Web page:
Home Landscaping How to Paint Odd Things 2 – Citrus Tree Trunk

How to Paint Odd Things 2 – Citrus Tree Trunk

How to Paint Odd Things 2 – Citrus Tree Trunk

We were blessed and/or cursed to have two mature citrus trees in our backyard.  One is a orange and the other a grapefruit.  At our last house, I thought it would be beyond amazing to have our own citrus trees and there we had a grapefruit, lemon, and orange tree.  After the first amazing year that produced grapefruit, we were soon over-run with the things.  I swore I would never purposely plant one again.  (P.S. – I’m the only one in the family who even likes the stuff!)  Fast forward to this house and the very large grapefruit tree.  On the one hand, it does produce good grapefruit.  On the other hand, way way way too much grapefruit.  The first couple of years, I dutifully brought large bags of the stuff to work..  and to donation bins.. and mailed across the country…

That got old, fast.  In reading about having home grown fruit, it is recommended that the trees actually have fruit that can be picked without a ladder.  Huh.  That means purposely ‘topping’ the tree,  something that is normally frowned upon in tree circles.  Well.  We were sick of the tree, so we thought why not and got to work chopping down the tallest branch and tossing it in the bulk trash pile.


Fast forward several months, when I noticed that the bark on the tree was starting to peel and ooze. It was pretty gross looking (like an actual wound) — sorry, no pictures.  No way that could be good.  We decided to see what the people at Home Depot thought.  They were puzzled and sent us to a local plant nursery.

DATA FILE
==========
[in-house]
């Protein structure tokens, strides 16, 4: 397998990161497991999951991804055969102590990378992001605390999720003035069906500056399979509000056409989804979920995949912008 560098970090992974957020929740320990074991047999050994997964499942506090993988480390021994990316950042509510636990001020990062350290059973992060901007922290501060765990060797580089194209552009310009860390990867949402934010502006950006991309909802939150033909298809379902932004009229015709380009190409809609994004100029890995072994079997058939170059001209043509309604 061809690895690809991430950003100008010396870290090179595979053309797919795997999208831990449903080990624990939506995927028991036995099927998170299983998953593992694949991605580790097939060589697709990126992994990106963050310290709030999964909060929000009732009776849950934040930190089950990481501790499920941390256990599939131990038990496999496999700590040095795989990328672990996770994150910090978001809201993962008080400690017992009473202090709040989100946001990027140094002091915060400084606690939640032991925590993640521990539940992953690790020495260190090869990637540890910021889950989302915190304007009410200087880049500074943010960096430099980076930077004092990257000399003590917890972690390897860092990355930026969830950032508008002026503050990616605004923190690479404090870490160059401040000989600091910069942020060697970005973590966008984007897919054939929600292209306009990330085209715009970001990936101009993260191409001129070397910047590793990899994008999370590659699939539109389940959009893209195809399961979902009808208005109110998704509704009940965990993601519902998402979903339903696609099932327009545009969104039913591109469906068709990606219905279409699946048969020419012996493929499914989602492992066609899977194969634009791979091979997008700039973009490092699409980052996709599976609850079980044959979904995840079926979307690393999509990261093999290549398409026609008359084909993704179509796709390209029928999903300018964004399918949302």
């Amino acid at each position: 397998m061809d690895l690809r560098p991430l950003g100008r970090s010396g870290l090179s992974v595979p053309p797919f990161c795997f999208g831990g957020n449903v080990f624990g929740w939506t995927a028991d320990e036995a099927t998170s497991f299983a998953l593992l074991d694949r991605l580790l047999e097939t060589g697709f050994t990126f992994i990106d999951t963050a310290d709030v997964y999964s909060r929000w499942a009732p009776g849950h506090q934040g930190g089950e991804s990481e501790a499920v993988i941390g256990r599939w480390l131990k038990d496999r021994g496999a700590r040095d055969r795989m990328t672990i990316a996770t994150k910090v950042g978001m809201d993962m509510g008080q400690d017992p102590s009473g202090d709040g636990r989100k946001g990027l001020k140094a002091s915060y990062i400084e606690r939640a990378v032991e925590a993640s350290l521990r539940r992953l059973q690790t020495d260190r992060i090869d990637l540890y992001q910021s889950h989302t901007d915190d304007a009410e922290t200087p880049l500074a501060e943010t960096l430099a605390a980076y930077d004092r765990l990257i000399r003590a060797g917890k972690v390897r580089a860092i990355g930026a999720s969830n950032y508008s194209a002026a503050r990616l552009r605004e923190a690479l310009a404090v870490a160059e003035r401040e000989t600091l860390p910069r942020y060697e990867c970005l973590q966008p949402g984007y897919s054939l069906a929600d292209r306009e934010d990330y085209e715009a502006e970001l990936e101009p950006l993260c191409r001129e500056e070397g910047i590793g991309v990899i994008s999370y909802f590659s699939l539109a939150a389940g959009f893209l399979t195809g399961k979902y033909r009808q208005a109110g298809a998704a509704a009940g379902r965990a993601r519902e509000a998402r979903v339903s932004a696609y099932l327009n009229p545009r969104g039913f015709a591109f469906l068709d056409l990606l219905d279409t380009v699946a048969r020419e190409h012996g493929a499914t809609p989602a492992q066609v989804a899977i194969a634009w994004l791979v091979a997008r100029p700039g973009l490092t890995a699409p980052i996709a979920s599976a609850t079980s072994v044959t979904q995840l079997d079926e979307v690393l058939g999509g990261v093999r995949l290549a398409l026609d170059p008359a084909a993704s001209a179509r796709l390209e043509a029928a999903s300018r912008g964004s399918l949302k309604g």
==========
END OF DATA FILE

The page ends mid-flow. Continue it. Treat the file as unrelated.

Upon hearing our story, one of the tree guys instantly knew what was wrong!  The grapefruit tree was suffering from sunburn.  What??  He recommended using a sealant on the tree and paint.  Paint?  Yep.  Apparently paint on citrus trees (common on trunks around here) is a sunscreen.  It also doesn’t matter what color it is at all, just that it’s latex paint.

I went to town first painting the exposed wounds with the sealant and then painting the bark with white paint.  We could’ve used whatever was lying around apparently, but that just seemed wrong.  I’ll have to say that painting tree trunks is a very different experience from anything else I’ve ever done.  Paint got all over the ground and me.

In Progress Painting

It’s not necessary to paint the entire trunk since the paint is only there as a sunblock. No sun means no need to paint it. Therefore, the parts of the trunk that were always in the shade weren’t painted.


The paint coverage also can vary a bit, depending on how much sun that part of the trunk gets. The paint coat gets lighter and lighter, the higher up it goes.


The end verdict though, is that the tree is doing just fine now.  We didn’t have to chop the whole thing down, whew?



We used a pruning sealer similar to this one: Bonide 225 16-Ounce Brush Top Pruning Sealer

We used this tree paint (I used a complete quart to do the trunk and exposed branches): Arizona’s Best Tree Paint


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